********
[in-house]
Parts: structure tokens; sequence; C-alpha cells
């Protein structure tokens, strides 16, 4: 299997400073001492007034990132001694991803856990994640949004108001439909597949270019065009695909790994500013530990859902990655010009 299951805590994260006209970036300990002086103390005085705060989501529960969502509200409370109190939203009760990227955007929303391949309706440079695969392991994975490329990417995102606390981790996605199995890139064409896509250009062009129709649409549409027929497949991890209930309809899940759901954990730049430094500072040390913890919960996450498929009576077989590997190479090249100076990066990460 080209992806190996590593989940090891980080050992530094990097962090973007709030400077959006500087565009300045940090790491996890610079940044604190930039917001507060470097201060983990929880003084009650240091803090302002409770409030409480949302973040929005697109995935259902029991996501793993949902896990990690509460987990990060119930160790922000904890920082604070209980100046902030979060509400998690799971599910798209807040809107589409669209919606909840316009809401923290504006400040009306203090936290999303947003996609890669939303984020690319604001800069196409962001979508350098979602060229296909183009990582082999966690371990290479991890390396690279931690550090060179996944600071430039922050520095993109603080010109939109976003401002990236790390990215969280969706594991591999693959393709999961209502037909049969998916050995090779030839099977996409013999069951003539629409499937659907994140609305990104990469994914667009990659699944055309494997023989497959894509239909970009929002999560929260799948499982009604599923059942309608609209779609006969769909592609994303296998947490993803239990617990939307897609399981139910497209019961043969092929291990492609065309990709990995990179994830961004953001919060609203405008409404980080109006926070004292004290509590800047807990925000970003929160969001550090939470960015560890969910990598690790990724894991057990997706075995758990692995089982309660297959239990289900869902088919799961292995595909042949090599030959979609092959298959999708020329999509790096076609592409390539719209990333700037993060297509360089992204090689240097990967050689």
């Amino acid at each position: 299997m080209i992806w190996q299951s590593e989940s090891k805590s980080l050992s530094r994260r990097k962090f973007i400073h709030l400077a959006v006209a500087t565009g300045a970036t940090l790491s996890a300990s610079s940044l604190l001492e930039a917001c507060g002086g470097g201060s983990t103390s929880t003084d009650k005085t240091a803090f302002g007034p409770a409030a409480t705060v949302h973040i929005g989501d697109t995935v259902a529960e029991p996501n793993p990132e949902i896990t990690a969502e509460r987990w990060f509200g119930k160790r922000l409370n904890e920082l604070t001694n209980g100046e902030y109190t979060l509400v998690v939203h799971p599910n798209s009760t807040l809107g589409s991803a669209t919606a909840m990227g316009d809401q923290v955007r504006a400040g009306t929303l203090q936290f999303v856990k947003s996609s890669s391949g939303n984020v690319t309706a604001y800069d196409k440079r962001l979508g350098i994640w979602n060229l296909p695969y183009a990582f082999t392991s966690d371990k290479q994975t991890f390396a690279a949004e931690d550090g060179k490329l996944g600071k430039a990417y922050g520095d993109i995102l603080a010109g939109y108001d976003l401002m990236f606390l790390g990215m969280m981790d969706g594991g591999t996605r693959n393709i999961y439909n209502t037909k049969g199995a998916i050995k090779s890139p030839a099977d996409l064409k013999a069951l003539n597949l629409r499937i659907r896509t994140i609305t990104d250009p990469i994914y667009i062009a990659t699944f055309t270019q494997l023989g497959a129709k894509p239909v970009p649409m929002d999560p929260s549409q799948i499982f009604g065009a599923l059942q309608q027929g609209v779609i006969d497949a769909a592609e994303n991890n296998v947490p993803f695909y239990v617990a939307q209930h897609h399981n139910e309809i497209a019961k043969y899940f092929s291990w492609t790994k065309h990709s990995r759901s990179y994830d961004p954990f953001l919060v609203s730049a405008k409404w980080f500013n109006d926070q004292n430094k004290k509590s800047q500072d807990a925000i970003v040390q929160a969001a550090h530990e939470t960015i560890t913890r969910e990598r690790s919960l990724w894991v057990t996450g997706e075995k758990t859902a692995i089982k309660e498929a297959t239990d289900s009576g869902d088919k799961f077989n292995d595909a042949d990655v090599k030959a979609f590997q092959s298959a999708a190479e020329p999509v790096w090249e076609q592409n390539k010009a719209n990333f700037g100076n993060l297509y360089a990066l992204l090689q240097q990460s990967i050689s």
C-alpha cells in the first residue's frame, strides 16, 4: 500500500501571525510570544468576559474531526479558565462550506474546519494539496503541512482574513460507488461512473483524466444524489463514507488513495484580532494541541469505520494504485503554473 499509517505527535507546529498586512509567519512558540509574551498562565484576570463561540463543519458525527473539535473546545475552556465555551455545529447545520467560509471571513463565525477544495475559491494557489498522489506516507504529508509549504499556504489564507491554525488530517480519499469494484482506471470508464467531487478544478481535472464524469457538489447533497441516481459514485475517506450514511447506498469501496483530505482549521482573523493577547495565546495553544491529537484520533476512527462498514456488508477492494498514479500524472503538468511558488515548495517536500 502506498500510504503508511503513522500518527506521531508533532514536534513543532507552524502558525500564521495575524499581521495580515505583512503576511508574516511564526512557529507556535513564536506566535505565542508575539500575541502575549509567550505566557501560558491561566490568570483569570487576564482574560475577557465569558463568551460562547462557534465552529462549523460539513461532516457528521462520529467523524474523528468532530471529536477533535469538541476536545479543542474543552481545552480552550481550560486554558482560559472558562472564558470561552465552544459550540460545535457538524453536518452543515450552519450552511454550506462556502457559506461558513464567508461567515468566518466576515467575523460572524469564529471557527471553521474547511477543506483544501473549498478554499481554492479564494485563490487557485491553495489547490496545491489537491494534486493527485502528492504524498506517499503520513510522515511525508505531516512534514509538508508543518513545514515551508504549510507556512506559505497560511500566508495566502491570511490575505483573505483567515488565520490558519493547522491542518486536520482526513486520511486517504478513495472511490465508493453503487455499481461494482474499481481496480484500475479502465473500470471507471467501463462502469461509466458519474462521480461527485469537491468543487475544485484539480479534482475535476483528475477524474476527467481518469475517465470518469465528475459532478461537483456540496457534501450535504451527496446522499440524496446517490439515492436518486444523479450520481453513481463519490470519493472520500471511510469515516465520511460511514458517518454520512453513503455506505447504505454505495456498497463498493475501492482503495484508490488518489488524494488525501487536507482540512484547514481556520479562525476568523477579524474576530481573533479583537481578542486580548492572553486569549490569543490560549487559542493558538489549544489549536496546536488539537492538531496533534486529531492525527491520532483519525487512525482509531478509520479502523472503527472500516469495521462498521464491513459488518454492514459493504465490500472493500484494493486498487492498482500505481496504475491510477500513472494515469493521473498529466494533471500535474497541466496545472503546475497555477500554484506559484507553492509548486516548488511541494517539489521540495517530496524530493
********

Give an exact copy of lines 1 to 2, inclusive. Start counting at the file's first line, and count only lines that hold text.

[in-house]
Parts: structure tokens; sequence; C-alpha cells